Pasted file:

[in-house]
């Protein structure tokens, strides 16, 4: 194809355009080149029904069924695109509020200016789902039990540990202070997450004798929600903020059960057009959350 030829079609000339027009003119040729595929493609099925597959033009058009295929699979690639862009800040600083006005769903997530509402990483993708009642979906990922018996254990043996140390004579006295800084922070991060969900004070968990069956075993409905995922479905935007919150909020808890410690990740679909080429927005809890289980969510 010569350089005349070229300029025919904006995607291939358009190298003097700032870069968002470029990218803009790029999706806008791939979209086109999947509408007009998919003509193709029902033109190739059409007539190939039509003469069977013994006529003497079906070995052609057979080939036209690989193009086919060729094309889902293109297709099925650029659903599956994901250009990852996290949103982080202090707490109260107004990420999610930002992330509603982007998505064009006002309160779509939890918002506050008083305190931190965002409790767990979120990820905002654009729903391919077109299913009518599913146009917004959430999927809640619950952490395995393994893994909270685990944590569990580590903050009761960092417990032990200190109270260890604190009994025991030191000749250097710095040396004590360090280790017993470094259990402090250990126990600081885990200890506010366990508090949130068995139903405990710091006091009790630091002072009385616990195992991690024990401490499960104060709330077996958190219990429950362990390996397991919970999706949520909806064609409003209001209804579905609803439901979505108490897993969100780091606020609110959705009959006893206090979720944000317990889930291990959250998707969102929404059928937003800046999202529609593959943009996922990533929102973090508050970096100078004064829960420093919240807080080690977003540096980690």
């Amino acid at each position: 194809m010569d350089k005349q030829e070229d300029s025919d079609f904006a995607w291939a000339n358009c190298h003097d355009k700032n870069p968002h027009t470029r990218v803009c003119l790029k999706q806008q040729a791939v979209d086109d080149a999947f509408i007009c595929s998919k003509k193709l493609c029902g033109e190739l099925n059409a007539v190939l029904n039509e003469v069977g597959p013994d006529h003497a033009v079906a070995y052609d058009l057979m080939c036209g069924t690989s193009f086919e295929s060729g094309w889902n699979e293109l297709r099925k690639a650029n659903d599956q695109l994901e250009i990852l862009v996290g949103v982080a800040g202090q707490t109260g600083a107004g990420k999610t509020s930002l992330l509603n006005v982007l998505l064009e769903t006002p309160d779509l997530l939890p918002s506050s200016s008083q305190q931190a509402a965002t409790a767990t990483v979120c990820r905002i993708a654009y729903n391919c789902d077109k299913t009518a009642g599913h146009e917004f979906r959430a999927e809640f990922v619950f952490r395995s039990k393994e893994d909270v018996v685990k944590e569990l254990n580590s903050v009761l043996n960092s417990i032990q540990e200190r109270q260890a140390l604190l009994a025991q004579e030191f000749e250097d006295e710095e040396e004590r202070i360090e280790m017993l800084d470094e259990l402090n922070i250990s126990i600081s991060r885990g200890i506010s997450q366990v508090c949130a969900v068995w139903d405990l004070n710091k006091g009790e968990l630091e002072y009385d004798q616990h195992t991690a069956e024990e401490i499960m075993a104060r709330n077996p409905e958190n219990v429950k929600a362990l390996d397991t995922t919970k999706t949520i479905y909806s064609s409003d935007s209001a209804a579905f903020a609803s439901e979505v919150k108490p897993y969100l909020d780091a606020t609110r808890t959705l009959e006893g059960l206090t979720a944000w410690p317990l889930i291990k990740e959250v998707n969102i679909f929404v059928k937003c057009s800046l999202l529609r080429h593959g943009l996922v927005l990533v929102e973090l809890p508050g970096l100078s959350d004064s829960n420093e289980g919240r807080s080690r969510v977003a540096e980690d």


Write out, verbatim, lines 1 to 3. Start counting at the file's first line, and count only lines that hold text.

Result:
[in-house]
């Protein structure tokens, strides 16, 4: 194809355009080149029904069924695109509020200016789902039990540990202070997450004798929600903020059960057009959350 030829079609000339027009003119040729595929493609099925597959033009058009295929699979690639862009800040600083006005769903997530509402990483993708009642979906990922018996254990043996140390004579006295800084922070991060969900004070968990069956075993409905995922479905935007919150909020808890410690990740679909080429927005809890289980969510 010569350089005349070229300029025919904006995607291939358009190298003097700032870069968002470029990218803009790029999706806008791939979209086109999947509408007009998919003509193709029902033109190739059409007539190939039509003469069977013994006529003497079906070995052609057979080939036209690989193009086919060729094309889902293109297709099925650029659903599956994901250009990852996290949103982080202090707490109260107004990420999610930002992330509603982007998505064009006002309160779509939890918002506050008083305190931190965002409790767990979120990820905002654009729903391919077109299913009518599913146009917004959430999927809640619950952490395995393994893994909270685990944590569990580590903050009761960092417990032990200190109270260890604190009994025991030191000749250097710095040396004590360090280790017993470094259990402090250990126990600081885990200890506010366990508090949130068995139903405990710091006091009790630091002072009385616990195992991690024990401490499960104060709330077996958190219990429950362990390996397991919970999706949520909806064609409003209001209804579905609803439901979505108490897993969100780091606020609110959705009959006893206090979720944000317990889930291990959250998707969102929404059928937003800046999202529609593959943009996922990533929102973090508050970096100078004064829960420093919240807080080690977003540096980690």
């Amino acid at each position: 194809m010569d350089k005349q030829e070229d300029s025919d079609f904006a995607w291939a000339n358009c190298h003097d355009k700032n870069p968002h027009t470029r990218v803009c003119l790029k999706q806008q040729a791939v979209d086109d080149a999947f509408i007009c595929s998919k003509k193709l493609c029902g033109e190739l099925n059409a007539v190939l029904n039509e003469v069977g597959p013994d006529h003497a033009v079906a070995y052609d058009l057979m080939c036209g069924t690989s193009f086919e295929s060729g094309w889902n699979e293109l297709r099925k690639a650029n659903d599956q695109l994901e250009i990852l862009v996290g949103v982080a800040g202090q707490t109260g600083a107004g990420k999610t509020s930002l992330l509603n006005v982007l998505l064009e769903t006002p309160d779509l997530l939890p918002s506050s200016s008083q305190q931190a509402a965002t409790a767990t990483v979120c990820r905002i993708a654009y729903n391919c789902d077109k299913t009518a009642g599913h146009e917004f979906r959430a999927e809640f990922v619950f952490r395995s039990k393994e893994d909270v018996v685990k944590e569990l254990n580590s903050v009761l043996n960092s417990i032990q540990e200190r109270q260890a140390l604190l009994a025991q004579e030191f000749e250097d006295e710095e040396e004590r202070i360090e280790m017993l800084d470094e259990l402090n922070i250990s126990i600081s991060r885990g200890i506010s997450q366990v508090c949130a969900v068995w139903d405990l004070n710091k006091g009790e968990l630091e002072y009385d004798q616990h195992t991690a069956e024990e401490i499960m075993a104060r709330n077996p409905e958190n219990v429950k929600a362990l390996d397991t995922t919970k999706t949520i479905y909806s064609s409003d935007s209001a209804a579905f903020a609803s439901e979505v919150k108490p897993y969100l909020d780091a606020t609110r808890t959705l009959e006893g059960l206090t979720a944000w410690p317990l889930i291990k990740e959250v998707n969102i679909f929404v059928k937003c057009s800046l999202l529609r080429h593959g943009l996922v927005l990533v929102e973090l809890p508050g970096l100078s959350d004064s829960n420093e289980g919240r807080s080690r969510v977003a540096e980690d």